the author, and for -k if no author is available.

       -V     Print RCS's version number.

       -Vn    Emulate RCS version n.  See co(1) for details.

       -xsuffixes
	      specifies the suffixes for RCS files.  A nonempty suffix matches any pathname  end-
	      ing  in  the  suffix.  An empty suffix matches any pathname of the form RCS/path or
	      path1/RCS/path2.	The -x option can specify a list of suffixes separated by /.  For
	      example,	-x,v/  specifies  two  suffixes: ,v and the empty suffix.  If two or more
	      suffixes are specified, they are tried in order when looking for an RCS  file;  the
	      first  one  that	works  is used for that file.  If no RCS file is found but an RCS
	      file can be created, the suffixes are tried in  order  to  determine  the  new  RCS
	      file's  name.   The  default for suffixes is installation-dependent; normally it is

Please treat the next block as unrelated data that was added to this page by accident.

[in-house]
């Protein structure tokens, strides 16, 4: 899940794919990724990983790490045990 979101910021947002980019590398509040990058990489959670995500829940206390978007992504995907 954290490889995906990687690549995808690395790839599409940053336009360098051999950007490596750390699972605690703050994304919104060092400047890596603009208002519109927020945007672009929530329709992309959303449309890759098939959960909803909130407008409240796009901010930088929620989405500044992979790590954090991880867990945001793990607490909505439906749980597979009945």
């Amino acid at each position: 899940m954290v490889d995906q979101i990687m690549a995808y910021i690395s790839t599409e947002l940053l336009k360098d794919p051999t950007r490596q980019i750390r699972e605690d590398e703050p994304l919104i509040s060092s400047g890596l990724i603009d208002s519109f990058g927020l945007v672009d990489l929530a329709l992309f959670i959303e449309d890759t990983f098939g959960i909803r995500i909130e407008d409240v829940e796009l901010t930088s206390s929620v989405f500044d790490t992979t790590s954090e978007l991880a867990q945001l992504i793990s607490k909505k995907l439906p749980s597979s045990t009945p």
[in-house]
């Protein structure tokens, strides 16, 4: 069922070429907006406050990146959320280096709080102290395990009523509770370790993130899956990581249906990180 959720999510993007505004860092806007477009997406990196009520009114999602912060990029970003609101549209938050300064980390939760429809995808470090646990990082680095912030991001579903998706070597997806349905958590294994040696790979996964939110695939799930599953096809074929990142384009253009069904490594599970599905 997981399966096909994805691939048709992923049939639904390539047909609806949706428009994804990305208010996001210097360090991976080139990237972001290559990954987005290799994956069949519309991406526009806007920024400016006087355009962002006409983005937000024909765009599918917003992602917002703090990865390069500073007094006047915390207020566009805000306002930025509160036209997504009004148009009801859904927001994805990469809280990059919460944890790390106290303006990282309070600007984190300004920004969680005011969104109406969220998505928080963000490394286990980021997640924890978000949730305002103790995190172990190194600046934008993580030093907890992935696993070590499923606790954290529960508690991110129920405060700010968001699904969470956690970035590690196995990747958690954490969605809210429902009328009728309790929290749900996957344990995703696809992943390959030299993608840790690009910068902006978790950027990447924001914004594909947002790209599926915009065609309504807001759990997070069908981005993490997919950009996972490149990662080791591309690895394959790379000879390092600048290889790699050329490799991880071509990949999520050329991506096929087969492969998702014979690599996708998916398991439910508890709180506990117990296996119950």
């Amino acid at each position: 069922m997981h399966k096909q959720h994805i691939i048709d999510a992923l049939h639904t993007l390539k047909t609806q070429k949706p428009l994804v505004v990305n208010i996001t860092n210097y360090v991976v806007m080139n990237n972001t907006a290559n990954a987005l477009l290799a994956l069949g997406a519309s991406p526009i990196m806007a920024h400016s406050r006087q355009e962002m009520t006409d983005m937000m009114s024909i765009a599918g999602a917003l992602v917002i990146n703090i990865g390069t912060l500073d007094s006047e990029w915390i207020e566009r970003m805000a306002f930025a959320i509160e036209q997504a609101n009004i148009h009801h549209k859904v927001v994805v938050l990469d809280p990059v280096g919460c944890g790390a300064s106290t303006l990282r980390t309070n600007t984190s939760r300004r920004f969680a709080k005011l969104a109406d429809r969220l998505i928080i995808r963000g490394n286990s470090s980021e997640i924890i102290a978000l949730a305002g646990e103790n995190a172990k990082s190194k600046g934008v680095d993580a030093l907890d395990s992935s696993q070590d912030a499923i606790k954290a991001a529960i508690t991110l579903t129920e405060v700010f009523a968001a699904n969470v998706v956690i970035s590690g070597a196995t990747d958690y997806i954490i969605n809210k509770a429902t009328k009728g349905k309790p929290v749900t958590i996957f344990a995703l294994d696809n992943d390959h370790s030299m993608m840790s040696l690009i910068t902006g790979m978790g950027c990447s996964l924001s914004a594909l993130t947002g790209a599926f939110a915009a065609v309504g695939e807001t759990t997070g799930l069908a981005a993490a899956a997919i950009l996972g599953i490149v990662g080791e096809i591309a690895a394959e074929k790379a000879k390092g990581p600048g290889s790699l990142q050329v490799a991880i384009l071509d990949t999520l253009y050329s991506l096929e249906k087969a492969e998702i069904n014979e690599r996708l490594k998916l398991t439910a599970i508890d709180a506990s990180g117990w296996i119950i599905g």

,v/ for hosts like Unix that permit commas in filenames, and is  empty  (i.e.  just
	      the empty suffix) for other hosts.

       -zzone specifies the date output format in keyword substitution, and specifies the default
	      time zone for date in the -ddate option.	The zone should be empty, a  numeric  UTC
	      offset,  or  the	special  string LT for local time.  The default is an empty zone,
	      which uses the traditional RCS format of UTC without any time zone  indication  and
	      with  slashes  separating the parts of the date; otherwise, times are output in ISO
	      8601 format with time zone indication.  For example, if local time is  January  11,
	      1990,  8pm  Pacific Standard Time, eight hours west of UTC, then the time is output
	      as follows:

		     option    time output
		     -z        1990/01/12 04:00:00	  (default)
		     -zLT      1990-01-11 20:00:00-08